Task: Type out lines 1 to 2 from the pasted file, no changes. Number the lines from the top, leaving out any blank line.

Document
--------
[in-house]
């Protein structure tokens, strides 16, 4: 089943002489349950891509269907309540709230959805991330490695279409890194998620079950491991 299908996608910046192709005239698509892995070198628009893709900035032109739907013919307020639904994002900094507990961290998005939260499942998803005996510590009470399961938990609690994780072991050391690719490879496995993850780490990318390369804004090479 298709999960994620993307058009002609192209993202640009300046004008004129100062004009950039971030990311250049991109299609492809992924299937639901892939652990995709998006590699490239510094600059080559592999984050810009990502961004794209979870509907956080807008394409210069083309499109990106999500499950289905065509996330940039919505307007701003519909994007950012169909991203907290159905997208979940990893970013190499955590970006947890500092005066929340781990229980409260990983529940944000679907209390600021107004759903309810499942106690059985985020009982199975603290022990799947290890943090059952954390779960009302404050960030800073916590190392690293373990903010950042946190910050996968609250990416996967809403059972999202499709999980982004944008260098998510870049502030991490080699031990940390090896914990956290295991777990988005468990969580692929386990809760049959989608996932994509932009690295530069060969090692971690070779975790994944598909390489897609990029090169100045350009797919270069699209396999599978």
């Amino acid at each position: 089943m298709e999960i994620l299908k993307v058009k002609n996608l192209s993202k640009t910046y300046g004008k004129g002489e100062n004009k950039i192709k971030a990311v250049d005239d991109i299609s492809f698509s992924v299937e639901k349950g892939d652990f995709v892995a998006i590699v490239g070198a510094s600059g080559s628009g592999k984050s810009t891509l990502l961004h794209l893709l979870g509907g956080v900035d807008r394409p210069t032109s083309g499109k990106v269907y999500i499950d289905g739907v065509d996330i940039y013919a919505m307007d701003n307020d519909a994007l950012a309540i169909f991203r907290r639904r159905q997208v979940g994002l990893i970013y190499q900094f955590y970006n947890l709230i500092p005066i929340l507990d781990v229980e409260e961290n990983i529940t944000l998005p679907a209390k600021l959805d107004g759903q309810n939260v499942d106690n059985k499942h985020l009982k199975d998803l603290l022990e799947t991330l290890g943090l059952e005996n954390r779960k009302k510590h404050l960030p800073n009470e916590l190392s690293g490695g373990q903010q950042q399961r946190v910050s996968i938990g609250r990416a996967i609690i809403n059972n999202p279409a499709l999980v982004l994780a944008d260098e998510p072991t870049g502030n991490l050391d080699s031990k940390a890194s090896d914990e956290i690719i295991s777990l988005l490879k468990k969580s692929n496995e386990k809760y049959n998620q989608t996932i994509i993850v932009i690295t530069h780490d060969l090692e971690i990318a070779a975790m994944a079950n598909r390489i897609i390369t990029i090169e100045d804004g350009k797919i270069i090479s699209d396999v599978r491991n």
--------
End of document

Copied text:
[in-house]
């Protein structure tokens, strides 16, 4: 089943002489349950891509269907309540709230959805991330490695279409890194998620079950491991 299908996608910046192709005239698509892995070198628009893709900035032109739907013919307020639904994002900094507990961290998005939260499942998803005996510590009470399961938990609690994780072991050391690719490879496995993850780490990318390369804004090479 298709999960994620993307058009002609192209993202640009300046004008004129100062004009950039971030990311250049991109299609492809992924299937639901892939652990995709998006590699490239510094600059080559592999984050810009990502961004794209979870509907956080807008394409210069083309499109990106999500499950289905065509996330940039919505307007701003519909994007950012169909991203907290159905997208979940990893970013190499955590970006947890500092005066929340781990229980409260990983529940944000679907209390600021107004759903309810499942106690059985985020009982199975603290022990799947290890943090059952954390779960009302404050960030800073916590190392690293373990903010950042946190910050996968609250990416996967809403059972999202499709999980982004944008260098998510870049502030991490080699031990940390090896914990956290295991777990988005468990969580692929386990809760049959989608996932994509932009690295530069060969090692971690070779975790994944598909390489897609990029090169100045350009797919270069699209396999599978």